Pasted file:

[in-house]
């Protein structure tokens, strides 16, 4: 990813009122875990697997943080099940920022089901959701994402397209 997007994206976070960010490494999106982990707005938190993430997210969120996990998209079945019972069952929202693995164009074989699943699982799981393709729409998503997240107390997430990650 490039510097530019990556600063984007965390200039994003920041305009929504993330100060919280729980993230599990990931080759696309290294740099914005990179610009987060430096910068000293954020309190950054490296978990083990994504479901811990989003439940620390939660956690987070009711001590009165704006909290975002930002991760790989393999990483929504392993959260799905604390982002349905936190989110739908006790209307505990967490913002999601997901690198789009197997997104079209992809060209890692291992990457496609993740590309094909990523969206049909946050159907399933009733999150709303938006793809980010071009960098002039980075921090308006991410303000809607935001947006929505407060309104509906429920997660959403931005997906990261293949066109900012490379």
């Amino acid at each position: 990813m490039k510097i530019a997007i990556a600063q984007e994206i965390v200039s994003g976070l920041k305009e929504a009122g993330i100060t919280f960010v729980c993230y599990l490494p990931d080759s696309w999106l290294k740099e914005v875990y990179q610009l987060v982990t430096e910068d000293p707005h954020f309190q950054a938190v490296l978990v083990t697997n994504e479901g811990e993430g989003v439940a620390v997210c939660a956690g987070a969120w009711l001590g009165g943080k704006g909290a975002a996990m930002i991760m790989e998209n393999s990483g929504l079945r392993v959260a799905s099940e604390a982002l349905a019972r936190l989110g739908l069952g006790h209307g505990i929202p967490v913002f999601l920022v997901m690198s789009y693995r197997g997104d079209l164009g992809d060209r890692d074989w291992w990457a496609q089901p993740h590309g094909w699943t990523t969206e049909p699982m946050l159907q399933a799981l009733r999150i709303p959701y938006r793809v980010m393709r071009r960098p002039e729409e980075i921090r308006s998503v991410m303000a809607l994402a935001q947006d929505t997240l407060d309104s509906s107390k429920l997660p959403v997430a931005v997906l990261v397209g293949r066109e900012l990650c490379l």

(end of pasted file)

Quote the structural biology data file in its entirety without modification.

[in-house]
């Protein structure tokens, strides 16, 4: 990813009122875990697997943080099940920022089901959701994402397209 997007994206976070960010490494999106982990707005938190993430997210969120996990998209079945019972069952929202693995164009074989699943699982799981393709729409998503997240107390997430990650 490039510097530019990556600063984007965390200039994003920041305009929504993330100060919280729980993230599990990931080759696309290294740099914005990179610009987060430096910068000293954020309190950054490296978990083990994504479901811990989003439940620390939660956690987070009711001590009165704006909290975002930002991760790989393999990483929504392993959260799905604390982002349905936190989110739908006790209307505990967490913002999601997901690198789009197997997104079209992809060209890692291992990457496609993740590309094909990523969206049909946050159907399933009733999150709303938006793809980010071009960098002039980075921090308006991410303000809607935001947006929505407060309104509906429920997660959403931005997906990261293949066109900012490379």
């Amino acid at each position: 990813m490039k510097i530019a997007i990556a600063q984007e994206i965390v200039s994003g976070l920041k305009e929504a009122g993330i100060t919280f960010v729980c993230y599990l490494p990931d080759s696309w999106l290294k740099e914005v875990y990179q610009l987060v982990t430096e910068d000293p707005h954020f309190q950054a938190v490296l978990v083990t697997n994504e479901g811990e993430g989003v439940a620390v997210c939660a956690g987070a969120w009711l001590g009165g943080k704006g909290a975002a996990m930002i991760m790989e998209n393999s990483g929504l079945r392993v959260a799905s099940e604390a982002l349905a019972r936190l989110g739908l069952g006790h209307g505990i929202p967490v913002f999601l920022v997901m690198s789009y693995r197997g997104d079209l164009g992809d060209r890692d074989w291992w990457a496609q089901p993740h590309g094909w699943t990523t969206e049909p699982m946050l159907q399933a799981l009733r999150i709303p959701y938006r793809v980010m393709r071009r960098p002039e729409e980075i921090r308006s998503v991410m303000a809607l994402a935001q947006d929505t997240l407060d309104s509906s107390k429920l997660p959403v997430a931005v997906l990261v397209g293949r066109e900012l990650c490379l």